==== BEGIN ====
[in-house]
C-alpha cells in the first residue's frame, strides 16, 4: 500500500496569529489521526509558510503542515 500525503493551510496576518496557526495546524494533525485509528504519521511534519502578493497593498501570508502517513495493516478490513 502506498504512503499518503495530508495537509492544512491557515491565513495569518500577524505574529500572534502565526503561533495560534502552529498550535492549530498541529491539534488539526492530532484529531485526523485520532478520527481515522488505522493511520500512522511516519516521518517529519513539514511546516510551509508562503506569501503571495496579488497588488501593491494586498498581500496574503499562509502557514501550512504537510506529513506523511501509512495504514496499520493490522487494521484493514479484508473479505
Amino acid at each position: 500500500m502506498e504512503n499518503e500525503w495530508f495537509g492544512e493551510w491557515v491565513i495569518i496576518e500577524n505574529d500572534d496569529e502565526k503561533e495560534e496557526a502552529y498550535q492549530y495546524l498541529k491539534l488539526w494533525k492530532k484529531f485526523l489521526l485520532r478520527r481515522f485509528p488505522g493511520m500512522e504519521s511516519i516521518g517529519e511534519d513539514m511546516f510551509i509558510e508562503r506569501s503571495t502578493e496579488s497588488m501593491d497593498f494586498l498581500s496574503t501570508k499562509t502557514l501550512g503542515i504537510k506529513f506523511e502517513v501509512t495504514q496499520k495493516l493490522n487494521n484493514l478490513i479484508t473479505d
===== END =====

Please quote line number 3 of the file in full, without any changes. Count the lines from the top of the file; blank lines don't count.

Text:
Amino acid at each position: 500500500m502506498e504512503n499518503e500525503w495530508f495537509g492544512e493551510w491557515v491565513i495569518i496576518e500577524n505574529d500572534d496569529e502565526k503561533e495560534e496557526a502552529y498550535q492549530y495546524l498541529k491539534l488539526w494533525k492530532k484529531f485526523l489521526l485520532r478520527r481515522f485509528p488505522g493511520m500512522e504519521s511516519i516521518g517529519e511534519d513539514m511546516f510551509i509558510e508562503r506569501s503571495t502578493e496579488s497588488m501593491d497593498f494586498l498581500s496574503t501570508k499562509t502557514l501550512g503542515i504537510k506529513f506523511e502517513v501509512t495504514q496499520k495493516l493490522n487494521n484493514l478490513i479484508t473479505d